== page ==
Local authorities are failing to buy up derelict or vacant houses – despite having special powers allowed “for the common good”.
Tens of thousands of houses are believed to be lying abandoned around the country, while at the same time almost 10,000 people are living in emergency accommodation.
But new figures show more than half of county councils have not made any attempt to build up their housing stock through the use of Compulsory Purchase Orders (CPOs).
Just 240 attempts to take ownership of vacant properties using CPOs have been made in the past seven years.
These statistics “don’t make sense” in the middle of an emergency, according to Fianna Fáil’s housing spokesman Darragh O’Brien.
“We need to get to grips with the housing crisis by building more units and getting the most out of the existing housing stock. That’s a given.
“However, the poor usage by local authorities of their CPO powers compared to the high vacancy rates across our cities just doesn’t make sense.”
Mr O’Brien quoted a report from the Central Statistic Office which put the number of vacant properties in the country at 184,000.
However, this figure was strenuously disputed by Housing Minister Eoghan Murphy. His spokesman said it was “disingenuous” for Fianna Fáil to use these figures as they were “recorded at a single point in time” and included houses for sale or for rent, or where the owner was away.
Mr Murphy’s office said councils have a range of options open to them for dealing with empty properties aside from CPO.
“In the last four years €120m has been spent on returning some 10,000 vacant local authority homes back into use,” he said.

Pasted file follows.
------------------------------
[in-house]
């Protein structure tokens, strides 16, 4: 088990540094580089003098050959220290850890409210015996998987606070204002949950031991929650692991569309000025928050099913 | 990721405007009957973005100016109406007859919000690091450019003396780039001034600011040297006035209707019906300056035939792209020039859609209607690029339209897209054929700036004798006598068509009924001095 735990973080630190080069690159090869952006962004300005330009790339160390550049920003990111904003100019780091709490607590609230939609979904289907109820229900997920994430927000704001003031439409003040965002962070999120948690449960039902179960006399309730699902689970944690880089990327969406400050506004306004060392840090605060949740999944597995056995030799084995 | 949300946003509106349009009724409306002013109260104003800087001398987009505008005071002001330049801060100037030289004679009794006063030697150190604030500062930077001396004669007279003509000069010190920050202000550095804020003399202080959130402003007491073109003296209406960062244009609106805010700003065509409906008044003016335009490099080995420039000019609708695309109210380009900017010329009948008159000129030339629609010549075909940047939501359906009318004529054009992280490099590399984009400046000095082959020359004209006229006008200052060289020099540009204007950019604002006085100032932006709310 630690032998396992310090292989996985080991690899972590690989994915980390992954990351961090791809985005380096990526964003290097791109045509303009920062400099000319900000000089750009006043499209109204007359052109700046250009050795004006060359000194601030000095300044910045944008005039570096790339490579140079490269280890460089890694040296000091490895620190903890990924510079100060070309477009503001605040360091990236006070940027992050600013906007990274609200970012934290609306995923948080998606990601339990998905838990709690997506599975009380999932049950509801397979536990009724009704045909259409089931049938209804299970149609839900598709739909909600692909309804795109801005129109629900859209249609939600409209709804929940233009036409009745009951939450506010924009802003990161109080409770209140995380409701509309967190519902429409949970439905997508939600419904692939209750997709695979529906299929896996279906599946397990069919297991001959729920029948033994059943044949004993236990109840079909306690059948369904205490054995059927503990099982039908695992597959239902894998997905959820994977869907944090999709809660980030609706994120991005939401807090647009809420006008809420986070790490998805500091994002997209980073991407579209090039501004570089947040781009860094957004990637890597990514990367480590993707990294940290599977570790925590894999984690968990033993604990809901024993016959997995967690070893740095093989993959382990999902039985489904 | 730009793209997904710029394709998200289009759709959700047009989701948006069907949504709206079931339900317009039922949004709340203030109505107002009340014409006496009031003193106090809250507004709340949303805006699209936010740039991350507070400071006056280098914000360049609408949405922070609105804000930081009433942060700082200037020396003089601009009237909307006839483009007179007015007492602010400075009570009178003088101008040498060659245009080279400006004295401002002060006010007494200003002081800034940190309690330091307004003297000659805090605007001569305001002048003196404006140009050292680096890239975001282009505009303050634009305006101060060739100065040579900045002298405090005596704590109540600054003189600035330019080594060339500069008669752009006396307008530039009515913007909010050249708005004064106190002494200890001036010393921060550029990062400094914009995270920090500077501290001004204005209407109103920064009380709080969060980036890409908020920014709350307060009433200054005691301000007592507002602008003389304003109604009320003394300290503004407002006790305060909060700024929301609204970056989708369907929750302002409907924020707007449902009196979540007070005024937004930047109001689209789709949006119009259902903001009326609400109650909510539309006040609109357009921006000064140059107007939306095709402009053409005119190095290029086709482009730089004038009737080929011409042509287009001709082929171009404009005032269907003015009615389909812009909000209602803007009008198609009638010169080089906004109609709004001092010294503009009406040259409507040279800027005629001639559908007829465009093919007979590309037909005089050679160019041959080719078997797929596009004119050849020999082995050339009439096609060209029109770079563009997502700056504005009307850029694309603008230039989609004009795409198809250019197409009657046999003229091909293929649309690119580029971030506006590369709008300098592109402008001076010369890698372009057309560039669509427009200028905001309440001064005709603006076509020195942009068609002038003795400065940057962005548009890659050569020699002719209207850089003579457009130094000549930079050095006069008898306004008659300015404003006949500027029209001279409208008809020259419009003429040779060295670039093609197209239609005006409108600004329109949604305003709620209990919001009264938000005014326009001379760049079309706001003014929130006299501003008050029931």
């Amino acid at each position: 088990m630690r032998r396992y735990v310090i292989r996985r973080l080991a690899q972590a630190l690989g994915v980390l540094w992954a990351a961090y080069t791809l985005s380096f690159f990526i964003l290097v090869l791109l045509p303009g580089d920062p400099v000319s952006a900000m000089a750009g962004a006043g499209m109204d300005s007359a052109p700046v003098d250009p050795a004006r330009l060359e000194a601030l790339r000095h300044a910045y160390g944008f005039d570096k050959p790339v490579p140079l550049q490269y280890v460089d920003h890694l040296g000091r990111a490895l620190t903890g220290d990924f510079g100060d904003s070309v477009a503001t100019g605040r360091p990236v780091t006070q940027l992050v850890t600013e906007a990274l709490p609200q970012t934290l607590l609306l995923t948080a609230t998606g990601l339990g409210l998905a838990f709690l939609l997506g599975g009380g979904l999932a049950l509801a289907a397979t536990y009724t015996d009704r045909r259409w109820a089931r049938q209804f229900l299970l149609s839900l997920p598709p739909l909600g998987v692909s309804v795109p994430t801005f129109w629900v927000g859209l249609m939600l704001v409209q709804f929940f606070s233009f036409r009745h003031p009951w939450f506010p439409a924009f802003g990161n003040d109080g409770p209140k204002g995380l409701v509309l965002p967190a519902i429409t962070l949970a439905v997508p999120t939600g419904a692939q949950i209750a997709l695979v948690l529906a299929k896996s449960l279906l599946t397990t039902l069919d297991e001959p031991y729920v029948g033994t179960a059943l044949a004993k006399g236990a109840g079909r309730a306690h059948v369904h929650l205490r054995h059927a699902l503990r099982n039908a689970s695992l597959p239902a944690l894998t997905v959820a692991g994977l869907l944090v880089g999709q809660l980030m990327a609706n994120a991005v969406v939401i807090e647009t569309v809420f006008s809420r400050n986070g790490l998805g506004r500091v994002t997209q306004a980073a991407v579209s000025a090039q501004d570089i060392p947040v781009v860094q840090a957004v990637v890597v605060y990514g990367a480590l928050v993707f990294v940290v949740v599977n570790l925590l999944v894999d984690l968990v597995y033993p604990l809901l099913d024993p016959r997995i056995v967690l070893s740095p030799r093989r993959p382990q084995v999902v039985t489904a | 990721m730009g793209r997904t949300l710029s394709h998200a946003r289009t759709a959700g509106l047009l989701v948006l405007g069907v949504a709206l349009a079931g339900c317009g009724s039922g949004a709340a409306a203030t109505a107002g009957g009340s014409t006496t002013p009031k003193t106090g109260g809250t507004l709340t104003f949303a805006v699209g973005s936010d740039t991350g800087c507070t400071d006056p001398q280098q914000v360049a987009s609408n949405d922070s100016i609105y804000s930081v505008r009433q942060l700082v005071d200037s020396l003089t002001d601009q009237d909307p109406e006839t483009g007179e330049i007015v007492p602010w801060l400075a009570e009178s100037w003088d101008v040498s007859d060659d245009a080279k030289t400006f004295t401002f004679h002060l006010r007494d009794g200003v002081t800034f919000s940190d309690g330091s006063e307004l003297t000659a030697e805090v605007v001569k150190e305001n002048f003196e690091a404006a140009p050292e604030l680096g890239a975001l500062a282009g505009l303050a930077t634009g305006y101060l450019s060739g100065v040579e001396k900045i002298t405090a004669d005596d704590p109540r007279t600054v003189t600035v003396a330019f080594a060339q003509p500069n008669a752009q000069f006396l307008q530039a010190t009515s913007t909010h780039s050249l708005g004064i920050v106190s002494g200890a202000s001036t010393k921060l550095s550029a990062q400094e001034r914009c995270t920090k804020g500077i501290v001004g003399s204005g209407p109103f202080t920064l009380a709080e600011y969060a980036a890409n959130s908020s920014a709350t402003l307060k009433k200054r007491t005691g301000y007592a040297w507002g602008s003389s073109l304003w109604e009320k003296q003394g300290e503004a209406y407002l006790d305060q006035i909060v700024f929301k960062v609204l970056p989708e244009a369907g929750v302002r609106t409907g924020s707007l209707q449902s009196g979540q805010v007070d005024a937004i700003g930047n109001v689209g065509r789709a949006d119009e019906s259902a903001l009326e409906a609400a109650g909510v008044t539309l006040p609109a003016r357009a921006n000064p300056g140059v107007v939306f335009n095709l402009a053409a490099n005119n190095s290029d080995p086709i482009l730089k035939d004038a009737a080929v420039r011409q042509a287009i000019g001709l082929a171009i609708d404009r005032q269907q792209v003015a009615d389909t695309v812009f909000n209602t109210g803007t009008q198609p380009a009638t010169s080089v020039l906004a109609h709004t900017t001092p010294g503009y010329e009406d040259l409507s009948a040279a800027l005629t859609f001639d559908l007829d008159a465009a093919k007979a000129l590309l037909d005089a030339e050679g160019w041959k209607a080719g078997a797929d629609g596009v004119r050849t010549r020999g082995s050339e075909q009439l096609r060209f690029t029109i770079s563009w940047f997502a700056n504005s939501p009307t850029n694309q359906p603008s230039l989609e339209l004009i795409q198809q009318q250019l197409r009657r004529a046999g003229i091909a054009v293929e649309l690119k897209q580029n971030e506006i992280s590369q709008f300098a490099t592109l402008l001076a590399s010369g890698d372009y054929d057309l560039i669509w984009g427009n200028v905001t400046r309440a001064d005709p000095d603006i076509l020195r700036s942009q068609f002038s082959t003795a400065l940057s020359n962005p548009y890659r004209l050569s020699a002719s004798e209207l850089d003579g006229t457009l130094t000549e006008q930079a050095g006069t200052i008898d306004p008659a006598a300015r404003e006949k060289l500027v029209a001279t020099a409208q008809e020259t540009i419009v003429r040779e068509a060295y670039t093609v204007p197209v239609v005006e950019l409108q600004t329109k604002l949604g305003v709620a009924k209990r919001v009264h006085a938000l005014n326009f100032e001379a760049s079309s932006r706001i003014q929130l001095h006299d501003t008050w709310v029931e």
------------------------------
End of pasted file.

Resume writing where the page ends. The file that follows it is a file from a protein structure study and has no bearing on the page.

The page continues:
“The minister has also made funding available for a Vacant Homes Office in each local authority that will be able to do the follow-on work needed to ensure the owners of vacant properties are engaged with and informed about their options.”
Local authorities can take land or property without the consent of the owner by means of a CPO if it is deemed to be for the common good.
However, Freedom of Information requests by Fianna Fáil shows that even in urban areas where the housing crisis is at its worst, CPOs are rarely used.
Dublin City Council has requested just 25 houses since 2011 while Dún Laoghaire Rathdown has only attempted to apply a CPO to one property.
Louth County Council has the best record, applying for 141 houses at a total cost of more than €1.5m.
Mr O’Brien said “major inadequacies” have been identified with the use of these statutory provisions by local authorities.
The Dublin-Fingal TD called on the Government to incentivise local authorities to acquire vacant properties and resell them by covering conveyancing and other costs.
The minister’s spokesman said councils are “identifying potentially vacant homes dwellings that can be reactivated by way of the wide number of schemes and regulatory powers”.
These include repair and lease, buy and renew, long-term leasing and choice-based letting.
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